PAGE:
But in recent years, its existence in the park has been hard to document, tied only to a few paw prints and DNA coaxed from scat and hairs. Now park biologists have a photograph to add to their evidence.
Fred Paulsen, a Xanterra Parks & Resorts concessions employee who has worked in Yellowstone for roughly 24 years, encountered the tuft-eared carnivore in late November while driving between the Norris Geyser Basin and Mammoth Hot Springs. He initially thought the animal in the middle of the road was perhaps a mountain lion, or maybe a bobcat. But later, when reviewing his photographs, he realized what he had come upon.
"It was big, about the size of a German shepherd," Mr. Paulsen told the Billings Gazette.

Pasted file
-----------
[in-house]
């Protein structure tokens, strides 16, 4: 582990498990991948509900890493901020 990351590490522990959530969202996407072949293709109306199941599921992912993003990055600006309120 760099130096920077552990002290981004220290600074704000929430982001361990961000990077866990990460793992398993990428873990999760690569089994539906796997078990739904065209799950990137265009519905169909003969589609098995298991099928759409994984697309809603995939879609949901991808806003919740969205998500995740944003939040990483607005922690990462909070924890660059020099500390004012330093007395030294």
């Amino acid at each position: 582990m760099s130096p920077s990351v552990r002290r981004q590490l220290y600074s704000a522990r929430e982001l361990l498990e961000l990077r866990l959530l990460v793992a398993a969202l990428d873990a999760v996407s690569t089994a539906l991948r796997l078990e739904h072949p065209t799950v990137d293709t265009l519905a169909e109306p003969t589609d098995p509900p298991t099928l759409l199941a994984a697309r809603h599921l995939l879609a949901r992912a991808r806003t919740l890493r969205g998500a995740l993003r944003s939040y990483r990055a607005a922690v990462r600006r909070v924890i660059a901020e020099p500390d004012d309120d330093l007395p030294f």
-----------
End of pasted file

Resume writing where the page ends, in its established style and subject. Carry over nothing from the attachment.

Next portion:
The fact that the lynx was wearing a radio collar led biologists to speculate that it probably came north from Colorado, where more than 200 collar-wearing lynx were released between 1999 and 2006 in an effort to repopulate the state with the species.
Before Colorado began working with lynx recovery, Wyoming was thought to contain the southernmost natural habitat for the cats. Key to the animal's existence is coniferous forests that support thick undergrowth treasured by the lynx's preferred winter prey -- snowshoe hares. Unfortunately, logging, development, and increased backcountry access have conspired to make western Wyoming's habitat fairly marginal when it comes to snowshoe hares and, as a result, lynx.
Indeed, the last two lynx tracked via radio-collar by the Wyoming Game and Fish Department starved to death -- a female turned up dead in March 2000 while a male died in February 2003.
Things weren't always so bleak for lynx in Wyoming. During the winter of 1971-72 trappers came out of the Wyoming Range with 18 lynx.